Sterilise in haste, repent at leisure and great expense

BMJ 2000; 321 doi: https://doi.org/10.1136/bmj.321.7266.962/a (Published 14 October 2000) Cite this as: BMJ 2000;321:962
  1. Edward Tuddenham, professor of haemostasis (edward.tuddenham{at}csc.mrc.ac.uk)
  1. Imperial College School of Medicine, Hammersmith Hospital, London W12 0NN

    EDITOR—Roberts's editorial on good practice in sterilisation well summarises the technical issues involved in surgical sterilisation but passes lightly over the social, psychological, and ethical issues attached to this highly personal topic.1 I do not know if the Royal College of Obstetricians and Gynaecologists' publication—the main source for the editorial—does any better,2 but I wish to discuss here a point that has been raised in the literature on assisted conception.

    A considerable proportion (over 10%) of requests for fertility treatment now come from men and women who underwent surgical sterilisation to please a previous partner and have subsequently remarried (including, ironically, the first successful case of in vitro fertilisation).3 Such treatment is expensive and traumatic and usually fails, in the case of vasectomy because of high titres of antisperm antibodies and the low success rate of intracytoplasmic sperm injection and in vitro fertilisation generally.4

    The only counselling that is given before sterilisation in most clinics is the information that the operation will be difficult to reverse. There may be no request to interview the partner or to discuss the matter further. An andrologist I know, who makes his living performing surgical reversals and difficult sperm recovery procedures, tells me that demand for sterilisation of the partner is often a symptom of rejection, which is followed quite soon by departure of the spouse. I am acquainted with several people to whom this has happened.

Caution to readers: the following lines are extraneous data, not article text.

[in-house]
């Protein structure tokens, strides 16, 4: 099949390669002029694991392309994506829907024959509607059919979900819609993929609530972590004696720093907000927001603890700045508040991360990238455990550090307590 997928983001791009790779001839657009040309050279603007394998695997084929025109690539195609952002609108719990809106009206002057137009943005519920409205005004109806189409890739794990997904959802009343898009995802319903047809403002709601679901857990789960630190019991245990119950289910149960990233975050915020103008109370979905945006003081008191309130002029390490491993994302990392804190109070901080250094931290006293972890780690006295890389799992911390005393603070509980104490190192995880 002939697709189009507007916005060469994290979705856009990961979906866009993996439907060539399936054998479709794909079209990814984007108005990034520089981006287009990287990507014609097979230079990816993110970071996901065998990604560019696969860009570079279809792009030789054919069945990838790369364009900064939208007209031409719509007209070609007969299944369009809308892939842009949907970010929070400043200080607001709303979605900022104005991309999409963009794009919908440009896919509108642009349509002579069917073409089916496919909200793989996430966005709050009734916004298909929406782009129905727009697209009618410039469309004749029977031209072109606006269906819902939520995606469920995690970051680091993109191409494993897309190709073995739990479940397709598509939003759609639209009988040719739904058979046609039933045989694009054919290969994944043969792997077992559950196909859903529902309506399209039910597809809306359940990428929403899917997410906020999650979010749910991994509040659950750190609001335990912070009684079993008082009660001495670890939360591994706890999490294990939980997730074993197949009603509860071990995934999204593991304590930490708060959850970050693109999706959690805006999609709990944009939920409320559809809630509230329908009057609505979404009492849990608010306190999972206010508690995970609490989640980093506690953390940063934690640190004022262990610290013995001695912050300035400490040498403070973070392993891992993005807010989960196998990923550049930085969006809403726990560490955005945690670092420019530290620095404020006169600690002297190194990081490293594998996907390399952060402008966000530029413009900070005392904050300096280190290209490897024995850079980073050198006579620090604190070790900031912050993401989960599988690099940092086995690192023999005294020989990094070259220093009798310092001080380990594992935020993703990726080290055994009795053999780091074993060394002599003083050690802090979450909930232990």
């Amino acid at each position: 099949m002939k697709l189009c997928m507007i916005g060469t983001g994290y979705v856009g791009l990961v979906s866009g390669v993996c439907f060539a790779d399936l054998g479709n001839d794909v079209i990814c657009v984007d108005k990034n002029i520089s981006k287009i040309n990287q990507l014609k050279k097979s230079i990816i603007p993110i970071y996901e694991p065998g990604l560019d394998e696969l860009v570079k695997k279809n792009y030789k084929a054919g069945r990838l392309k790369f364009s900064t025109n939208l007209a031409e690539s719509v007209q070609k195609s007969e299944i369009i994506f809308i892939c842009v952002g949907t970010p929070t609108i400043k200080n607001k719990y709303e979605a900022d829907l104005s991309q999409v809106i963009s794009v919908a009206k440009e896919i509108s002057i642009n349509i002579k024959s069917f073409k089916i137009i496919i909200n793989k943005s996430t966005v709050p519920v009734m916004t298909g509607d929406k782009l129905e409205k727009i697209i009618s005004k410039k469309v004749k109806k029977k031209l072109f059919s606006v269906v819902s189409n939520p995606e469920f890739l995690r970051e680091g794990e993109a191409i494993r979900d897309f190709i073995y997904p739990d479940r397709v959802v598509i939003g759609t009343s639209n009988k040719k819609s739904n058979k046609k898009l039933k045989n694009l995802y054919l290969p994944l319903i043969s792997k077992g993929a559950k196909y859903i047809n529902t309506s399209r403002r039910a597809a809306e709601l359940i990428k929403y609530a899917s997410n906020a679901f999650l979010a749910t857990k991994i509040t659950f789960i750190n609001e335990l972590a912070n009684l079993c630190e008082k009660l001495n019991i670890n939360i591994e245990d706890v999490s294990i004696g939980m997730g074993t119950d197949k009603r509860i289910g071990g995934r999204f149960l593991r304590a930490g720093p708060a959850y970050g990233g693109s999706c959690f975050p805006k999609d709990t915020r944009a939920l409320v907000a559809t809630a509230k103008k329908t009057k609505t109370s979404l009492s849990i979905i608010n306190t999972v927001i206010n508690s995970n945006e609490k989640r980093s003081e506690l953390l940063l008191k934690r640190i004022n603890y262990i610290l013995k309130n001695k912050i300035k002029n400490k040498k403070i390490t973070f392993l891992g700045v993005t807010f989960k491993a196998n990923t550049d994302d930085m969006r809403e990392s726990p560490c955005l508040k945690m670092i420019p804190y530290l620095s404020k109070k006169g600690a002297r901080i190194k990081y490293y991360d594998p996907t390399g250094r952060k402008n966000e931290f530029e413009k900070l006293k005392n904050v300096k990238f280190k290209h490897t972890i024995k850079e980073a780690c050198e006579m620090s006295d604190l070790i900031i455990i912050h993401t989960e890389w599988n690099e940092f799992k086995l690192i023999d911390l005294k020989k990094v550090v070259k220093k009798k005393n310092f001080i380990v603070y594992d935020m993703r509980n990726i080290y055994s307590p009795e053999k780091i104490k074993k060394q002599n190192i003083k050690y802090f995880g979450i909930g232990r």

In cases in which the demand comes from the partner who is not the subject of the operation, informed consent is a misnomer but rather resembles taking a cat to the vet. The cost of failed in vitro fertilisation procedures in this country is about £100m annually; most of these procedures are paid for privately and of course keep the cash registers of the in vitro fertilisation industry ringing merrily. Of that £100m, at least £10m must relate to earlier surgical sterilisation procedures. Clearly this could be avoided if semen was stored before vasectomy3 or couples are urged through proper counselling to really think through the implications of mutilating the future fertility chances of either partner.


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